I grew up in rural southeast Oklahoma in a little town called Valliant. Crossing through the town was a railroad track that allowed access to trains carrying “wood chip” and other materials to the local paper mill. The train track split the town and ran directly across highway 70. During those years trains would frequently traverse across the highway. I had always heard about the horrors of train accidents and occasionally would hear my dad telling my mom about a train accident. When I turned 16 my dad would caution me that when I crossed that train track I better come to a complete stop and check both ways. See, back then we didn’t have the fancy lights and precautions that warn drivers of an oncoming train. However, even through all these years, there hasn’t been a guardrail that would lower across the track. In fact, this was quite common in these rural areas. My first blush with the deadly nature of trains was when my high school coach of two years tragically lost his life in an accident where a train hit him.
As I looked over the news this evening I read what a nightmarish situation for a parent. According to the APNEWS.COM –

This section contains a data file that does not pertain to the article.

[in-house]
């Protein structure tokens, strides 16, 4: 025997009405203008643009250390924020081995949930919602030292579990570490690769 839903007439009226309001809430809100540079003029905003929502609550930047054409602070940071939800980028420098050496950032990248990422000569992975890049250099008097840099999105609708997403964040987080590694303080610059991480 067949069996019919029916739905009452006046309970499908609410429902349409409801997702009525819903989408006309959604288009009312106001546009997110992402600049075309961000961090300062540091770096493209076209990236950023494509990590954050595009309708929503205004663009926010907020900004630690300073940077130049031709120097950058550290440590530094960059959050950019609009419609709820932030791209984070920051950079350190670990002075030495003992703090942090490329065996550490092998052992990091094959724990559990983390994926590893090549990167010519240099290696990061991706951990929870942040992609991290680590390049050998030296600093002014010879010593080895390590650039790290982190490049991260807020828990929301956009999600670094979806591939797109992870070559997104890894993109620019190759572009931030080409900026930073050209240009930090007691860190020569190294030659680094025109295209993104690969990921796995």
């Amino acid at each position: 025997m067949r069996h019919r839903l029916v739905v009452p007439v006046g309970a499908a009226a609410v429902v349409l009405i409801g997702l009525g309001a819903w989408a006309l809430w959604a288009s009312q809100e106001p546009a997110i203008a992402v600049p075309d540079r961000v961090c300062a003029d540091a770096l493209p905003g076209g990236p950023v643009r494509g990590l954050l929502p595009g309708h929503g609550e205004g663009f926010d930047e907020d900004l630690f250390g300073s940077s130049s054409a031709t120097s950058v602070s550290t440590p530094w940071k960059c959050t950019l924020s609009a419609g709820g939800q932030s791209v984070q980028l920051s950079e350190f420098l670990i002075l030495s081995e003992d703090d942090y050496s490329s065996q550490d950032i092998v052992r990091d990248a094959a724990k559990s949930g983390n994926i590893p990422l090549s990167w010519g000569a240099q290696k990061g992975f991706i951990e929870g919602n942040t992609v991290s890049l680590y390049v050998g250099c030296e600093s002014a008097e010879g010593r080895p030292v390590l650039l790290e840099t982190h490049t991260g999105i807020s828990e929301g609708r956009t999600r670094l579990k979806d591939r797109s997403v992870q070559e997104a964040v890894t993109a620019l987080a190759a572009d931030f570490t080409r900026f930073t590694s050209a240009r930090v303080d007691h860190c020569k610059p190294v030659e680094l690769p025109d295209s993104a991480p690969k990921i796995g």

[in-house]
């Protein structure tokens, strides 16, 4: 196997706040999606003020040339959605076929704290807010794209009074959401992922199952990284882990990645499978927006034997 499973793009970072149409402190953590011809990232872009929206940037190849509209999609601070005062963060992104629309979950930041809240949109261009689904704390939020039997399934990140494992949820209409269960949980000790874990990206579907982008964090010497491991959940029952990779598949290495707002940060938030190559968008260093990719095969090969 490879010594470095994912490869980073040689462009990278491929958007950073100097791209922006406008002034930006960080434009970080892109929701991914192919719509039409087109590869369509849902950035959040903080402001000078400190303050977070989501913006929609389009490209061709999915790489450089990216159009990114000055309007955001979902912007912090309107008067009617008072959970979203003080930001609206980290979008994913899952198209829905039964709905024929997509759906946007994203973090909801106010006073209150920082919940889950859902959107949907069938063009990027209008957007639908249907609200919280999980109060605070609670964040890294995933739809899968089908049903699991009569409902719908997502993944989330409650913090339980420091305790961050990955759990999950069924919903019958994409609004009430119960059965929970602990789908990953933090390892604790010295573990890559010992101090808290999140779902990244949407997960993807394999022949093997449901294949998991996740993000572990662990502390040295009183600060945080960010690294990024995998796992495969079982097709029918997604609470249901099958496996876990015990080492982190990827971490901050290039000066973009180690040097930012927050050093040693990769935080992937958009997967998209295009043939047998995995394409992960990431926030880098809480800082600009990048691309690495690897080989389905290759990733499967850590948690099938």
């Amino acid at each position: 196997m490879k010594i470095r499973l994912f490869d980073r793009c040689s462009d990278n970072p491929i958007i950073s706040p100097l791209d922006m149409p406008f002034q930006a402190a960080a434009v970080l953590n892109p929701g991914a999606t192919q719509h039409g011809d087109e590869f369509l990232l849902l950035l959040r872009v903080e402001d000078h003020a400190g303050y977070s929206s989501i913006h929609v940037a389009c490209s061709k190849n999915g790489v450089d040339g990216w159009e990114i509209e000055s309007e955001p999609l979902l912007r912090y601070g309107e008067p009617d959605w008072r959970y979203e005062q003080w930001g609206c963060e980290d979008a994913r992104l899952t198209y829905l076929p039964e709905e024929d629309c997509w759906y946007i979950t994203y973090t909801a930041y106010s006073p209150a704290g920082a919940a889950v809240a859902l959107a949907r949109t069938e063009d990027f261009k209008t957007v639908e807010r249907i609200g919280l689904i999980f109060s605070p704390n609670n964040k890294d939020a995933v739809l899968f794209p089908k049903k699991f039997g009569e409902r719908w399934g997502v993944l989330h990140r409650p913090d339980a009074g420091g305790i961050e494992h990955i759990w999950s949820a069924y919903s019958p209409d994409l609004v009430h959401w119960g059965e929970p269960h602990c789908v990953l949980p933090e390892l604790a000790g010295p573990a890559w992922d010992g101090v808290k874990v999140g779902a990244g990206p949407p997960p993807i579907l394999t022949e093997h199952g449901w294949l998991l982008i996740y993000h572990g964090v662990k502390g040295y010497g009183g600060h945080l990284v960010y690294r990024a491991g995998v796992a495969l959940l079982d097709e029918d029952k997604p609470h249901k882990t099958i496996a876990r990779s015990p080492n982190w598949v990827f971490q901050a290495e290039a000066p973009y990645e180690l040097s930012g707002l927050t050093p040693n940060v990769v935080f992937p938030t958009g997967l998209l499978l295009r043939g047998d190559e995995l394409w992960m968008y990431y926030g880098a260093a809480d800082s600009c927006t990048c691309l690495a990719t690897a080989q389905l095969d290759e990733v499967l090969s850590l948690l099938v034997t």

An Amtrak passenger train carrying about 170 people struck a car that had skirted a gate at a road crossing near Detroit on Thursday, killing all five people in the sedan, authorities said.
According to the article, the victims were a 14-year-old girl and four young men: an 18-year-old and a 20-year-old from Taylor, a 19-year-old from Woodhaven, and a 21-year-old from Stafford, Va., according to police
This is a truly a tragic accident. I suppose I’m older and less fearful of a train track these days, but I still have a healthy respect for the deadly power of a train. However, the words of my parents still ring in my ear about the dangers posed by these beasts and constantly remind my 17 year old of this fact. So take some time, remember the devastating power of trains and pass it along to your teens.